As someone who thinks that Art is someone who sang with Paul Simon, it is nevertheless enjoyable to walk around the galleries of London and allow some of the good stuff to soak in to the brain, hopefully adding something a little more beneficial than the other things London has to offer at this time of year, such as damp weather, and – no doubt – the flu virus.
One such place to stroll is Somerset House, which has devoted a space amidst its galleries of impressionist art and ice skating rinks to show off the photographs of Chris Stein. The exhibition also marks the occasion of Blondie’s 40th anniversary at a venue where I saw the band perform a few years ago.
Stein was a student of the School of Visual Arts in New York City and began making photographs in 1968 documenting an emergent downtown culture. In 1973 Stein met Debbie Harry and together they co-founded the band Blondie, and helped give birth to the new wave movement. Stein’s photos helped establish Harry as an enduring fashion and musical icon.
The photos on display are remarkable. There’s an early band shot from ’74 with Gary Valentine channeling Ian Hunter with his big curly hair and aviator shades. Another shows Harry perched on the hood of a car outside The Country, Blue Grass and Blues Club – or as you may know it better, CBGB’s…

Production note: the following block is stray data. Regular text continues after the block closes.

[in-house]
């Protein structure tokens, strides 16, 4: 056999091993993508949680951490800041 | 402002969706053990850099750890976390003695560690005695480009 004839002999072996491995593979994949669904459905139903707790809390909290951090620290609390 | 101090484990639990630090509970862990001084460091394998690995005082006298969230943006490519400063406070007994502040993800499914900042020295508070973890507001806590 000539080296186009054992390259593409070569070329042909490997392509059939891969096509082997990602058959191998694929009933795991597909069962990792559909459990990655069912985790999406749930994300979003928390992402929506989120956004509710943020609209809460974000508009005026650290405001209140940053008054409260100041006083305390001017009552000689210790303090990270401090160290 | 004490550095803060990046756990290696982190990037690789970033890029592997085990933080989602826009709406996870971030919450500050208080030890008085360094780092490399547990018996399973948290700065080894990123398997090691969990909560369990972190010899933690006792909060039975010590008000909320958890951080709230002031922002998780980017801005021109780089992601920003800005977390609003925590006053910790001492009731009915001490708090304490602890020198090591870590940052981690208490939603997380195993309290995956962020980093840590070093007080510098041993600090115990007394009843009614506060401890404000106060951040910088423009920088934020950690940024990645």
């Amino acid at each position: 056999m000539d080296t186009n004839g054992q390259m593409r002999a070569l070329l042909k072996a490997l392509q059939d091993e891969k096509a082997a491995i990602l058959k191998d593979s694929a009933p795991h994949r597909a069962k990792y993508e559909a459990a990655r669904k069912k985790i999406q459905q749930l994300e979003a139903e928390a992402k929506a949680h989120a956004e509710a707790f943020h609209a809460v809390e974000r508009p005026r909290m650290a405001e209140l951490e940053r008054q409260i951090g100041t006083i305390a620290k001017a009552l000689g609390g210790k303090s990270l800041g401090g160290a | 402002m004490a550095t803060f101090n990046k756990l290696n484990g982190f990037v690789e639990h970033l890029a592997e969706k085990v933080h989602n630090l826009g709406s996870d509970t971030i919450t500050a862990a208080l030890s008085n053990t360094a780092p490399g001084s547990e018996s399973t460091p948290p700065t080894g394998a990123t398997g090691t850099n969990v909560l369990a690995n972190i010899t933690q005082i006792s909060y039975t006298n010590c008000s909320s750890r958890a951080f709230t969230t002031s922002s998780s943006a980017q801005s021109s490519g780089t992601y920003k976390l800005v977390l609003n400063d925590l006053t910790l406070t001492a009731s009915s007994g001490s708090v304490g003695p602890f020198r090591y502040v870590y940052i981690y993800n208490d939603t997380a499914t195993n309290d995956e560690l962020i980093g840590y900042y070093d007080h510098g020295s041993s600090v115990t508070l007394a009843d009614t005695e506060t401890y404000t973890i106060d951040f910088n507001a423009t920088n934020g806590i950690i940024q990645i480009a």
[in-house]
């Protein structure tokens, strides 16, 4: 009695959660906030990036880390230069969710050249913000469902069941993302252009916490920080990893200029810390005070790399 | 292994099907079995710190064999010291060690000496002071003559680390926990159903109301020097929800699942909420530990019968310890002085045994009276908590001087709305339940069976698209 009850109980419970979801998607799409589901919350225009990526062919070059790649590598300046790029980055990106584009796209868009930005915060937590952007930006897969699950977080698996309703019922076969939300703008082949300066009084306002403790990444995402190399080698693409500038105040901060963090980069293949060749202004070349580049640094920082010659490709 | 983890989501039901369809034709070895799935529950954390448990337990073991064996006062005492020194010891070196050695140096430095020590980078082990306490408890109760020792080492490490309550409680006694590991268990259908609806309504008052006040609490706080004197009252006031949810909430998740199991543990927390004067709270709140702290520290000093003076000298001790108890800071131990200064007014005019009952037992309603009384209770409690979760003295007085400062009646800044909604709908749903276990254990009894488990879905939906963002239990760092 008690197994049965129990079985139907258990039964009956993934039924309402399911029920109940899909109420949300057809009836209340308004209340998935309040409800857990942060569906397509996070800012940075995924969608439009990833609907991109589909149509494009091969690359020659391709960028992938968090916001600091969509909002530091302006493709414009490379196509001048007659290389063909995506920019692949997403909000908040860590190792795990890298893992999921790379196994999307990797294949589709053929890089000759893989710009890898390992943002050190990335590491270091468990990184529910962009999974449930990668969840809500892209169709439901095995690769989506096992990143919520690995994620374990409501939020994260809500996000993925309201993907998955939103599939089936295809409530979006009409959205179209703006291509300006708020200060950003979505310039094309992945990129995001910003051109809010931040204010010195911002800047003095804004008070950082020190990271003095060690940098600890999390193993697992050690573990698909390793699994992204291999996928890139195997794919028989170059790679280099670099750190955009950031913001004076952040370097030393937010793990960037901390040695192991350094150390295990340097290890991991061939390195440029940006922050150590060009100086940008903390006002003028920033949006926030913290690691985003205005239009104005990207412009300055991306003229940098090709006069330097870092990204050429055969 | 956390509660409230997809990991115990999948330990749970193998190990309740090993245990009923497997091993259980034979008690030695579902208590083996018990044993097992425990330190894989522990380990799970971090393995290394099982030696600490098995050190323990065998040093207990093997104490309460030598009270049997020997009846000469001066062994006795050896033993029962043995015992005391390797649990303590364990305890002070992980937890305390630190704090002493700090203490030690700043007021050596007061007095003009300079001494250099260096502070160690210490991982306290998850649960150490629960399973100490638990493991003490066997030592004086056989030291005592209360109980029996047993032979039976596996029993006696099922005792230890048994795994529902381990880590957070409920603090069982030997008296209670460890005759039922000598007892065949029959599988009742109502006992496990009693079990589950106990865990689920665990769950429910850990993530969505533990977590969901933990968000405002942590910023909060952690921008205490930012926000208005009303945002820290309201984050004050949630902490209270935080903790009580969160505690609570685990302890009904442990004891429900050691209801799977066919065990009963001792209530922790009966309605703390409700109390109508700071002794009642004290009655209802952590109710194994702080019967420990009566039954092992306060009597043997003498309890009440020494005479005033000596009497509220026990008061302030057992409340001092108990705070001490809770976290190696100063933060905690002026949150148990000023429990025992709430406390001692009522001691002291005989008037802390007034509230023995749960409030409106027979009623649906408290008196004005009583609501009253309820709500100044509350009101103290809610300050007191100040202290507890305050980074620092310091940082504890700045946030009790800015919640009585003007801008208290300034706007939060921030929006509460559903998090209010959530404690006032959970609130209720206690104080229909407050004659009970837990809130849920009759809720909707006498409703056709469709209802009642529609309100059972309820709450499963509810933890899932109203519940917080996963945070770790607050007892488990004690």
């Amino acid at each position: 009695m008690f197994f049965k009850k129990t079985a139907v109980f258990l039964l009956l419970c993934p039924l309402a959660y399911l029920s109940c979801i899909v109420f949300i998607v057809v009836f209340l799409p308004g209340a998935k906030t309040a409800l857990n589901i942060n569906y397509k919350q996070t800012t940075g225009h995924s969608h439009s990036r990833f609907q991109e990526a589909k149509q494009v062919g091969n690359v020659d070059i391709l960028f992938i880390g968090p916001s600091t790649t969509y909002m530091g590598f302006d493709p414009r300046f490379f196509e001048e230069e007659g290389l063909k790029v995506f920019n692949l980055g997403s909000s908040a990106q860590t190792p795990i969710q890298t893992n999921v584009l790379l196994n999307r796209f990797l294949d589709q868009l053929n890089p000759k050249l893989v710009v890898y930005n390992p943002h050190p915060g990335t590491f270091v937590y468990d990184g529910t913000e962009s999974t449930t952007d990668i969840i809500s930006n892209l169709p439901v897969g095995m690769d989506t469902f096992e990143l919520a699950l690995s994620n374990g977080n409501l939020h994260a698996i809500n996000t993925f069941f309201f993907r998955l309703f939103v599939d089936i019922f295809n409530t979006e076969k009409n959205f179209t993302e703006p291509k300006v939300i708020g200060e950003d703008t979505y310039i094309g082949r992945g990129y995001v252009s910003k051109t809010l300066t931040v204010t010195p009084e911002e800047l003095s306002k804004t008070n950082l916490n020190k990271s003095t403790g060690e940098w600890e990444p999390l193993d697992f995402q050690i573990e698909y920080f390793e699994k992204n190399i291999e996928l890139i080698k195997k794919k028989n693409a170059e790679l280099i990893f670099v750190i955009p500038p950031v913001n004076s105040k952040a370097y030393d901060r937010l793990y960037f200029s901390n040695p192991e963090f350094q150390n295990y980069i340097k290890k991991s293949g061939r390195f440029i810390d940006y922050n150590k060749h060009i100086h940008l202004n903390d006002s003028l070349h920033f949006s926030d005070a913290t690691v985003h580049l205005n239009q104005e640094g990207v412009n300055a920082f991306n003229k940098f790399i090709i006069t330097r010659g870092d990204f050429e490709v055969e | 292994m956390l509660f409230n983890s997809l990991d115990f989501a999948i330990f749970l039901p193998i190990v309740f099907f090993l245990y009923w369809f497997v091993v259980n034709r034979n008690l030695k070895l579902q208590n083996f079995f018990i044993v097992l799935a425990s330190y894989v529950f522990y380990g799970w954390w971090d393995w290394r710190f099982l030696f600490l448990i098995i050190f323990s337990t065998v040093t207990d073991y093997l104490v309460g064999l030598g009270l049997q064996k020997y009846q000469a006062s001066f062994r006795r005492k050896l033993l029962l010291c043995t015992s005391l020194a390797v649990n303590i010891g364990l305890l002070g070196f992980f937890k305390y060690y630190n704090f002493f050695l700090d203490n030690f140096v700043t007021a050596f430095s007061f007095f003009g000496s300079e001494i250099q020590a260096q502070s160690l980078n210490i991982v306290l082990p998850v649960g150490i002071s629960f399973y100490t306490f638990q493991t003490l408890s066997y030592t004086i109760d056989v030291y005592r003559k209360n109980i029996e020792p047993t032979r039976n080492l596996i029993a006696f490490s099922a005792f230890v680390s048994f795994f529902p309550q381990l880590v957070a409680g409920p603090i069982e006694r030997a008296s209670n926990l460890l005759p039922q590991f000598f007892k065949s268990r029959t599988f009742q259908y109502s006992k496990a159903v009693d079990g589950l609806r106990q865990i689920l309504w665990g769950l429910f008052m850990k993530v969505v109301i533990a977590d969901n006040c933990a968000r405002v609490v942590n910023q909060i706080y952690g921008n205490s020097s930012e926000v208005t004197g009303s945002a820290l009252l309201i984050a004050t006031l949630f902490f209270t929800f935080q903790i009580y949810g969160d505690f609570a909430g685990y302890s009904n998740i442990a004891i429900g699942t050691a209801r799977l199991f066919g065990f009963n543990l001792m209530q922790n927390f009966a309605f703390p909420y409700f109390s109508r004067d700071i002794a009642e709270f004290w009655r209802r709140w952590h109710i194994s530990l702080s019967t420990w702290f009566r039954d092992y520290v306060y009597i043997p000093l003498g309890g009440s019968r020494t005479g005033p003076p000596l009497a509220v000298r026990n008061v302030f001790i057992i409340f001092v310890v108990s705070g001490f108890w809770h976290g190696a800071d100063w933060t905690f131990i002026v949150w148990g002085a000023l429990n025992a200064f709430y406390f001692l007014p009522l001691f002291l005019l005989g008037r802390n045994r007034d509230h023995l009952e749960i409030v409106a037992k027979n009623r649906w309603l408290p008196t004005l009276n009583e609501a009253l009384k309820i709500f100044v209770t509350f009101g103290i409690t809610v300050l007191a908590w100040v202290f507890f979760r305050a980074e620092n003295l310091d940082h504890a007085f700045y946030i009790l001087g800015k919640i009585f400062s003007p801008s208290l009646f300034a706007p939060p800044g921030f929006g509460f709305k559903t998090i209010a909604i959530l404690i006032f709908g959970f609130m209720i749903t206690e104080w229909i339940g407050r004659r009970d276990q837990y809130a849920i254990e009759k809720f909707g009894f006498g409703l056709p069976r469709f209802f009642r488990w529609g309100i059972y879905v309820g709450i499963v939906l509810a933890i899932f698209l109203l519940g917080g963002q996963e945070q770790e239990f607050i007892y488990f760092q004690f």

Blondie’s story is woven into the fabric of a New York that reeks of character and musical history, from the Warhol Factory scene to The Ramones, (of whom Stein says “The Ramones should be up there with the Beatles, the Rolling Stones etc. For a lot of us, they exist in the same realm“).
Also here are images of Richard Hell, Suicide, Lester Bangs, Devo, David Bowie, The B52’s, Iggy Pop (whom Blondie supported on his 1977 The Idiot tour) and Joan Jett, amongst many others.
The exhibition draws you into a number of scenes that feel instantly familiar, perhaps because some of the images and subjects here are so iconic, yet it all happened around 40 years ago.
It really is an extraordinary exhibition and, until someone invents a time machine, is going to be the nearest any of us will get to actually being there, at the birth of New York punk.
Chris Stein/Negative: Me, Blondie and The Advent of Punk´, Somerset House, London WC2,
The exhibition is on from 5 November – 25 January at Somerset House; somersethouse.org.uk.
The book of the same name by Chris Stein (Rizzoli £35) is available nationwide